So did South Africa really pay a $10m (£6.5m) dollar bribe to make sure they won the right to host the 2010 World Cup?
This is one of the several corruption allegations engulfing Fifa, whose president, Sepp Blatter, has just announced he will be resigning.
If it was a bribe, it appears to have been a breathtakingly elegant, deniable one - performed both in broad daylight and years late.
In recent days I have been talking, mostly off-the-record, to some senior figures here in South Africa - including one at the heart of the alleged corruption.
As you would expect, the denials have come thick, fast and indignant.
'Our hand are clean'
"Everything was above board. There is no story," said Roland Williams, a spokesman for Danny Jordaan, who led the 2004 team that bid for the tournament.
South African officials have confirmed that $10m due to them from Fifa was, in effect, handed back to the football's world governing body with a note in 2008 that it should be given, instead, to the Diaspora Legacy Programme, to be "administered and implemented directly" by Jack Warner, president of Concacaf.
"What he or anyone else in the Caribbean did with the money subsequently is nothing to do with us. Our hands are clean," said one source.
Besides "that's just not how corruption works in Fifa - it's done pocket to pocket, in dark corners", said another well-placed official.
If the idea that South Africa's government might willingly forgo $10m, in order to help the "African diaspora", sounds suspicious to some jaded ears, remember that, at that time, then-President Thabo Mbeki was a staunch proponent of exactly this sort of philosophy.
South Africa's whole pitch for the tournament was based around the notion of 2010 being "Africa's World Cup" and in Mr Mbeki's eyes that was not just a geographical concept.
Indeed a 2011 interview has emerged in which Mr Mbeki, said that "by African we don't just mean... the continent, but we also mean the African diaspora.
"As a result of that it was then agreed that... funds that would be made available for the hosting of the World Cup in South Africa... other funds would also be made available in Trinidad and Tobago to develop soccer in the Caribbean."
Does that mean South Africa is off the hook?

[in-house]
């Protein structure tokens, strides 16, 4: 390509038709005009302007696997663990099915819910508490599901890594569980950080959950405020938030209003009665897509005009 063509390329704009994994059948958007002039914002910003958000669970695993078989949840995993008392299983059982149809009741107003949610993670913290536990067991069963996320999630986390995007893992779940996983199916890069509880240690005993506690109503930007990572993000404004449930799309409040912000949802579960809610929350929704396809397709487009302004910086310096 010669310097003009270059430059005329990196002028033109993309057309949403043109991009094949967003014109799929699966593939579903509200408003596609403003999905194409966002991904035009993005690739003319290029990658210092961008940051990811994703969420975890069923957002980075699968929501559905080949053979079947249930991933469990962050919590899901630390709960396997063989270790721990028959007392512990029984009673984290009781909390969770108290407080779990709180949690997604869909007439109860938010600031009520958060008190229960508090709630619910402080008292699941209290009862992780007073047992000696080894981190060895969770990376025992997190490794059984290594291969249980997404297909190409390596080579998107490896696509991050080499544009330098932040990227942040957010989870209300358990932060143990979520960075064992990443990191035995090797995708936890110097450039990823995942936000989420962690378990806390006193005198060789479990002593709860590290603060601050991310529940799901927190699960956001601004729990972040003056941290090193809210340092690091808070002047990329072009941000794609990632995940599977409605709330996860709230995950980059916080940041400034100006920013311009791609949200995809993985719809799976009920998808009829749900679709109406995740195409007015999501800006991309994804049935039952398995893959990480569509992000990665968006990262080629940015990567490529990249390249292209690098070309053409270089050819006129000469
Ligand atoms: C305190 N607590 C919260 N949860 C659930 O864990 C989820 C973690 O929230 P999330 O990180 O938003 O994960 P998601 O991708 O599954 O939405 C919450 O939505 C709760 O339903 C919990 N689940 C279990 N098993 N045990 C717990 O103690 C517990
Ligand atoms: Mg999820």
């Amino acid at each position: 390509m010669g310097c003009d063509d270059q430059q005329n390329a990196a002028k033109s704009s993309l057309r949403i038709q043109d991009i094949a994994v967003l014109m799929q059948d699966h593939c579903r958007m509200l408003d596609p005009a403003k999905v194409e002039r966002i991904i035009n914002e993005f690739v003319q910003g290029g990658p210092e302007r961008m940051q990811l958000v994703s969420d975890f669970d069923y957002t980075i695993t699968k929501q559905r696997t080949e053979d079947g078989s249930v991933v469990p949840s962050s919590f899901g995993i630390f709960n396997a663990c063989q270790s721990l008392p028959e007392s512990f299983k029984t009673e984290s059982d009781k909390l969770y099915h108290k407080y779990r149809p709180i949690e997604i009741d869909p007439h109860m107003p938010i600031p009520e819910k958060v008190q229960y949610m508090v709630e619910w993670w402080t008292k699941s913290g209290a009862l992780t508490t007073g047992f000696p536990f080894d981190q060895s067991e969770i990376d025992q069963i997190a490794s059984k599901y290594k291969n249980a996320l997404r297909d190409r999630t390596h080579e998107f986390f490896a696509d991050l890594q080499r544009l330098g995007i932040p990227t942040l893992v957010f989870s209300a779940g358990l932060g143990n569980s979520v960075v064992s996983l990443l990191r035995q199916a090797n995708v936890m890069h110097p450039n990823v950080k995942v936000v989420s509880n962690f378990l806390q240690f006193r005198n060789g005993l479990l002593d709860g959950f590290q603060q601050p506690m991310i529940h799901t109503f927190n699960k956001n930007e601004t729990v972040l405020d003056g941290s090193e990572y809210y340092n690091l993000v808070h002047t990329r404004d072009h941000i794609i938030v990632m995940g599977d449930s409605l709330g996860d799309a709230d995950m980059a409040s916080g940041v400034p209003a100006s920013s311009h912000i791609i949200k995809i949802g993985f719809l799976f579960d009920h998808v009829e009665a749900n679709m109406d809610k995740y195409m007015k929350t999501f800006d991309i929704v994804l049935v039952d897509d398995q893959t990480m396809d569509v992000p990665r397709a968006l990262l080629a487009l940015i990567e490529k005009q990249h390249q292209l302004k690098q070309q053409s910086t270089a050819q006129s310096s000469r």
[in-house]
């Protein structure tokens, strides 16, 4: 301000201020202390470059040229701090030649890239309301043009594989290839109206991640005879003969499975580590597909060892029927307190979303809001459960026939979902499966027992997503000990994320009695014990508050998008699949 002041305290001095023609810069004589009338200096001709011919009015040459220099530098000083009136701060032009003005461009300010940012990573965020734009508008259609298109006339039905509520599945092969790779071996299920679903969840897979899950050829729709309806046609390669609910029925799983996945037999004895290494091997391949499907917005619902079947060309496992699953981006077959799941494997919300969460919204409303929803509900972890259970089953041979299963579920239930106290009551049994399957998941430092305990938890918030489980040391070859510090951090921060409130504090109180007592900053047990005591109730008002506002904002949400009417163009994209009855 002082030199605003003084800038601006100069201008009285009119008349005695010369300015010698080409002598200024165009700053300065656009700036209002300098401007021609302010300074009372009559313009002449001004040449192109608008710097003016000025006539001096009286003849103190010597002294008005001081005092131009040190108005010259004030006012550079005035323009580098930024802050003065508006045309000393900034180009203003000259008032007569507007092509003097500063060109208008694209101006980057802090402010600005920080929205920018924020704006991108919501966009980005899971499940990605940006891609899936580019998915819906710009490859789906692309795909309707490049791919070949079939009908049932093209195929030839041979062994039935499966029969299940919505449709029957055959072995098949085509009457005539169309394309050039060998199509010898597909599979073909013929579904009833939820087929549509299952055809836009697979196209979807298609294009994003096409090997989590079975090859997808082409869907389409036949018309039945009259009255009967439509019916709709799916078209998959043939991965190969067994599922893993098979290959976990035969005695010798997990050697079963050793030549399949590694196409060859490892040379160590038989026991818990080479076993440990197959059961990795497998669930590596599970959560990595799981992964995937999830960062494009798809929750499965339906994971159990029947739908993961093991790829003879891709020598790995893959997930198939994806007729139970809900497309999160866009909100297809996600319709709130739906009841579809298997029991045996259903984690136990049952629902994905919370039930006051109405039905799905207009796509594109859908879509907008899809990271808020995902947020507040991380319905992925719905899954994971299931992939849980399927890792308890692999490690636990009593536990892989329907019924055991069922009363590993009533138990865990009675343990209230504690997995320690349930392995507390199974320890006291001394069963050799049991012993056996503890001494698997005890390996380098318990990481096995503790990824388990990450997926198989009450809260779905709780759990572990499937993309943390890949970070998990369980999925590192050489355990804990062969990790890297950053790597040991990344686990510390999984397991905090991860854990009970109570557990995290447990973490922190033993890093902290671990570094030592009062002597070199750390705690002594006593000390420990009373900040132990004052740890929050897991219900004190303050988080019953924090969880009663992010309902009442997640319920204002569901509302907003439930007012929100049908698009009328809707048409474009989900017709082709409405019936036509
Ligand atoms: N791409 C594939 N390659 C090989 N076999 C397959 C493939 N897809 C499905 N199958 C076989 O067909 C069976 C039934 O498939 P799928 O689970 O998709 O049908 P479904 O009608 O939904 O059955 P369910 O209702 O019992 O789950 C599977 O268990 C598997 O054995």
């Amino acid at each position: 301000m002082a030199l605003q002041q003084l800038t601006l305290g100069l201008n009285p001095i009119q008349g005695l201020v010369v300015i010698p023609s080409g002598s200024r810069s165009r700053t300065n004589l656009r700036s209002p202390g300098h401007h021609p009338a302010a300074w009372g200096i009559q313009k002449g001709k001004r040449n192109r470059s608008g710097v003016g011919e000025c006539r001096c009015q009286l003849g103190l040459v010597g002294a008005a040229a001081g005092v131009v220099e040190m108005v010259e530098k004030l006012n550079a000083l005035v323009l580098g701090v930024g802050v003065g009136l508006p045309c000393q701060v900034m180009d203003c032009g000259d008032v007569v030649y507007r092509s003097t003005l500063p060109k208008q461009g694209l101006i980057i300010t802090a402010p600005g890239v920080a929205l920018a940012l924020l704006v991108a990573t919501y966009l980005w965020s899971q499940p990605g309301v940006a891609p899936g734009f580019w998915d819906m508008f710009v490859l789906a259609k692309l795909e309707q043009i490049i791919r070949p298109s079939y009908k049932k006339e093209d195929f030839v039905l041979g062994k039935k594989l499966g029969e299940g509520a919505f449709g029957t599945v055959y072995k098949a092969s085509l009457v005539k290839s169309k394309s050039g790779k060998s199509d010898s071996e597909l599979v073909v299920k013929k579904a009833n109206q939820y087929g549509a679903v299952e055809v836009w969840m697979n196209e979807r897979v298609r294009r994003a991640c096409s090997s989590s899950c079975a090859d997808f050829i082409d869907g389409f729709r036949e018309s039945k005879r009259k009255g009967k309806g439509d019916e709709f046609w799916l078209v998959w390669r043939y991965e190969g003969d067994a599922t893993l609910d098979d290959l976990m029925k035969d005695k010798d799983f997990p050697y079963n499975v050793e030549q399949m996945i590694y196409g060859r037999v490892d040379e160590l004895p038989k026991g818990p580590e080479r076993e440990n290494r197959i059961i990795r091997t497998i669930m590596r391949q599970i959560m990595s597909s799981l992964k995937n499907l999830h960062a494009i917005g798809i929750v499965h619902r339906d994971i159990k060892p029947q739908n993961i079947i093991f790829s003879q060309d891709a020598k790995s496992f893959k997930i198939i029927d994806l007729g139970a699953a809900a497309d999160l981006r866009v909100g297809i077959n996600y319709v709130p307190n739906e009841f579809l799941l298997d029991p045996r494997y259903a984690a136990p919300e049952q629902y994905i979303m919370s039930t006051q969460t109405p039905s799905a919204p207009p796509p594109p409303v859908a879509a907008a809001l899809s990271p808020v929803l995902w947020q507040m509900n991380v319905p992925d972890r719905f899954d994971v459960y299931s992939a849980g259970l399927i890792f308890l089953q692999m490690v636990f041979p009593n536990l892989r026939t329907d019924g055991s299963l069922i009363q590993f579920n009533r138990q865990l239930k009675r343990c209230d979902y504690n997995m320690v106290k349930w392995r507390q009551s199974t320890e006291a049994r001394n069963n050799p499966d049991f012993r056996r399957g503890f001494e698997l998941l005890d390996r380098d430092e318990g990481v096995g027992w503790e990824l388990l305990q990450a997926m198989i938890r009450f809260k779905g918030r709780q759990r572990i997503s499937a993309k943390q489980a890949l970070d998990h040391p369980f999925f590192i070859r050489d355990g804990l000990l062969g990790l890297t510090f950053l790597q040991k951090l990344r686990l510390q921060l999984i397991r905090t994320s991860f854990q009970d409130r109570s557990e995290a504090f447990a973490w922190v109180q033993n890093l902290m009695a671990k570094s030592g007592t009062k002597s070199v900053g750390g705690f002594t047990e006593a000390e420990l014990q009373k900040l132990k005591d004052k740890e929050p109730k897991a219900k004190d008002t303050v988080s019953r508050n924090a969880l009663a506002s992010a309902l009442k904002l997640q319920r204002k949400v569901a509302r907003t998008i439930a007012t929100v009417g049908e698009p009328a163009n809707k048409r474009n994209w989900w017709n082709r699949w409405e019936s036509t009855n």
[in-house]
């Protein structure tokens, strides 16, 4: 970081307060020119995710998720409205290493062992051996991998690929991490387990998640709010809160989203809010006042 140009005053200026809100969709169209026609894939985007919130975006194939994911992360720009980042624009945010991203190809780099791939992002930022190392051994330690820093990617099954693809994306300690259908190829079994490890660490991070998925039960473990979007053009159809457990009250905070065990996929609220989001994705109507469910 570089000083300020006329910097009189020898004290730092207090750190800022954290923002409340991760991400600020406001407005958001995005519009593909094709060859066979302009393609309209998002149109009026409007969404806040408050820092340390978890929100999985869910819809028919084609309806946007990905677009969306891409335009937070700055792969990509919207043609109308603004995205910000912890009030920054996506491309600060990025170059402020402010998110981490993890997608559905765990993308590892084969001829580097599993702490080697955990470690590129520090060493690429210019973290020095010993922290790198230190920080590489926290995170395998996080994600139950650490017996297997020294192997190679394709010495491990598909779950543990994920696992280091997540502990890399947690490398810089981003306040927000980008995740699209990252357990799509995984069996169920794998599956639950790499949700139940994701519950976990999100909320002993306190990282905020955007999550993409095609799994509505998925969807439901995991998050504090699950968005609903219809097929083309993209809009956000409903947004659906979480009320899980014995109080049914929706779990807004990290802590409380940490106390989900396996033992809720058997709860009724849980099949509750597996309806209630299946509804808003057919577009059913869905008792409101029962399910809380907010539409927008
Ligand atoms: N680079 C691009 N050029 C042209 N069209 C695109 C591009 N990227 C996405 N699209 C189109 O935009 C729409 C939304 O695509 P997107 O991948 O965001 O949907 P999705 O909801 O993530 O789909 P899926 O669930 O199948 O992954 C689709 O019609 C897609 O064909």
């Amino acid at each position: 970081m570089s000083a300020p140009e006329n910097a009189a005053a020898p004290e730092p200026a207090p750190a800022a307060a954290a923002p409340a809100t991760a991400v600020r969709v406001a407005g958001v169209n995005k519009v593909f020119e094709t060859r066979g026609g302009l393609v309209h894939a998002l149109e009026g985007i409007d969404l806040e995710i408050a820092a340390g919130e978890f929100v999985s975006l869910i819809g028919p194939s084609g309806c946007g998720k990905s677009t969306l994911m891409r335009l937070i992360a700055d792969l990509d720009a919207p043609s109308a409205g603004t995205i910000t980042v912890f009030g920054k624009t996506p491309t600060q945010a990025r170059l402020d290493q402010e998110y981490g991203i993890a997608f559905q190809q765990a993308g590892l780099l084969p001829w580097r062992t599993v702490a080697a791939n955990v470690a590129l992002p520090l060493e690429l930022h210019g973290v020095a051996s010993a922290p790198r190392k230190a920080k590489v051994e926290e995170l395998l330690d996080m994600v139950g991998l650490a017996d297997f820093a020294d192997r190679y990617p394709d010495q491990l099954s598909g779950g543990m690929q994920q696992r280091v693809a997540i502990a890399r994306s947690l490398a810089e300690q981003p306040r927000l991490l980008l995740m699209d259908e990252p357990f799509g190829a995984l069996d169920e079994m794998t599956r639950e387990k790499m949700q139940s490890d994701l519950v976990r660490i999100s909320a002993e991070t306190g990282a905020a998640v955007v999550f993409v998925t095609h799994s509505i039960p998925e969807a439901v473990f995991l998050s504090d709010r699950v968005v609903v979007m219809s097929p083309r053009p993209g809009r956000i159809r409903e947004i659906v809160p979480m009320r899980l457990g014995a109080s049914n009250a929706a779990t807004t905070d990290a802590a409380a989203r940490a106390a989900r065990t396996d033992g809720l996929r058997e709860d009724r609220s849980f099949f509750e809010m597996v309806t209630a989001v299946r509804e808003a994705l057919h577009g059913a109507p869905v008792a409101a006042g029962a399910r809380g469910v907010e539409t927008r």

We still know nothing, for starters, about the earlier Paris hotel room incident where, the FBI alleges, tens of thousands of dollars were handed over in a suitcase by a South African official to someone representing Mr Warner, who has denied all the US allegations.
We may learn a little more at a news conference on Wednesday in Johannesburg hosted by the Minister of Sports Fikile Mbalula.
One of his aides described it as an opportunity for the media "to drop your bombs on us".
In the meantime, a few other questions spring to mind.
Why has South Africa's Football Association (Safa) taken such pains to insist that "neither the [Fifa] Secretary General Jerome Valcke nor any other member of Fifa's senior management were involved in the initiation, approval and implementation of the Diaspora project," when a letter from Safa dated 2008 regarding the $10m donation is clearly addressed to Mr Valcke himself?
A minor bureaucratic detail or an attempt to protect someone senior? Mr Valcke, who denies any involvement in the scandal, is not under indictment and prosecutors have not accused him of wrongdoing.
When will we learn the identities of the FBI's South African co-conspirators #15 and #16?
What evidence - beyond the allegations of co-conspirator #1 who "understood the offer" to be a bribe - does the FBI have to show the South African government intended the $10m gift to be a corrupt payment to Mr Warner?
If you have other questions for South Africa's minister of sport, please tweet them to me @BBCAndrewH.